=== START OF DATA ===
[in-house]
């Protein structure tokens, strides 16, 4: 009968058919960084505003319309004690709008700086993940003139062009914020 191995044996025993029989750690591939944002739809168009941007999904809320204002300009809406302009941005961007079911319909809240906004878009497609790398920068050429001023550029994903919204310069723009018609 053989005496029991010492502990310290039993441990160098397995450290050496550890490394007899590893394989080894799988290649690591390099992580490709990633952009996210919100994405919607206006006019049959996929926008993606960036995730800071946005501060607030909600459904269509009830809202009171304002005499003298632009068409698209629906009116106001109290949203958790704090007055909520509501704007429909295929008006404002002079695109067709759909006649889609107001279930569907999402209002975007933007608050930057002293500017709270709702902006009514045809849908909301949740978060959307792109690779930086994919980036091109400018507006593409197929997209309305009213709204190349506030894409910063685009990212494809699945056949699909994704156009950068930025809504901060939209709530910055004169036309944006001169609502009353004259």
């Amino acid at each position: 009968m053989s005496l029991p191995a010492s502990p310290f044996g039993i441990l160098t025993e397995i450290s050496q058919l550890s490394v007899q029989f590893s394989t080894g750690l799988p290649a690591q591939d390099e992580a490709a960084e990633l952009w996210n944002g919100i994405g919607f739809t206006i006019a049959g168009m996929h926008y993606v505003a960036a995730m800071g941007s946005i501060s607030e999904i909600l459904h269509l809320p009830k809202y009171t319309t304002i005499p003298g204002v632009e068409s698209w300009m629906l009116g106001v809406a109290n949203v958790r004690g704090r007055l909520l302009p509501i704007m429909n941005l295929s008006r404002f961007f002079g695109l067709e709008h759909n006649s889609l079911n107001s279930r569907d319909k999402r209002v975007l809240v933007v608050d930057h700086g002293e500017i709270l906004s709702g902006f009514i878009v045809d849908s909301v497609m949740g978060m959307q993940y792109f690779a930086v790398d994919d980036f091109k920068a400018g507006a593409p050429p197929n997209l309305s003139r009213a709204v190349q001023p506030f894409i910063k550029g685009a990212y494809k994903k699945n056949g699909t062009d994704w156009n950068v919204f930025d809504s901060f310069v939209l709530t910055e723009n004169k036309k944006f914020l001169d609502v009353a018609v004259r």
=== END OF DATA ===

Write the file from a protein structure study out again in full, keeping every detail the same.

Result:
[in-house]
């Protein structure tokens, strides 16, 4: 009968058919960084505003319309004690709008700086993940003139062009914020 191995044996025993029989750690591939944002739809168009941007999904809320204002300009809406302009941005961007079911319909809240906004878009497609790398920068050429001023550029994903919204310069723009018609 053989005496029991010492502990310290039993441990160098397995450290050496550890490394007899590893394989080894799988290649690591390099992580490709990633952009996210919100994405919607206006006019049959996929926008993606960036995730800071946005501060607030909600459904269509009830809202009171304002005499003298632009068409698209629906009116106001109290949203958790704090007055909520509501704007429909295929008006404002002079695109067709759909006649889609107001279930569907999402209002975007933007608050930057002293500017709270709702902006009514045809849908909301949740978060959307792109690779930086994919980036091109400018507006593409197929997209309305009213709204190349506030894409910063685009990212494809699945056949699909994704156009950068930025809504901060939209709530910055004169036309944006001169609502009353004259």
């Amino acid at each position: 009968m053989s005496l029991p191995a010492s502990p310290f044996g039993i441990l160098t025993e397995i450290s050496q058919l550890s490394v007899q029989f590893s394989t080894g750690l799988p290649a690591q591939d390099e992580a490709a960084e990633l952009w996210n944002g919100i994405g919607f739809t206006i006019a049959g168009m996929h926008y993606v505003a960036a995730m800071g941007s946005i501060s607030e999904i909600l459904h269509l809320p009830k809202y009171t319309t304002i005499p003298g204002v632009e068409s698209w300009m629906l009116g106001v809406a109290n949203v958790r004690g704090r007055l909520l302009p509501i704007m429909n941005l295929s008006r404002f961007f002079g695109l067709e709008h759909n006649s889609l079911n107001s279930r569907d319909k999402r209002v975007l809240v933007v608050d930057h700086g002293e500017i709270l906004s709702g902006f009514i878009v045809d849908s909301v497609m949740g978060m959307q993940y792109f690779a930086v790398d994919d980036f091109k920068a400018g507006a593409p050429p197929n997209l309305s003139r009213a709204v190349q001023p506030f894409i910063k550029g685009a990212y494809k994903k699945n056949g699909t062009d994704w156009n950068v919204f930025d809504s901060f310069v939209l709530t910055e723009n004169k036309k944006f914020l001169d609502v009353a018609v004259r």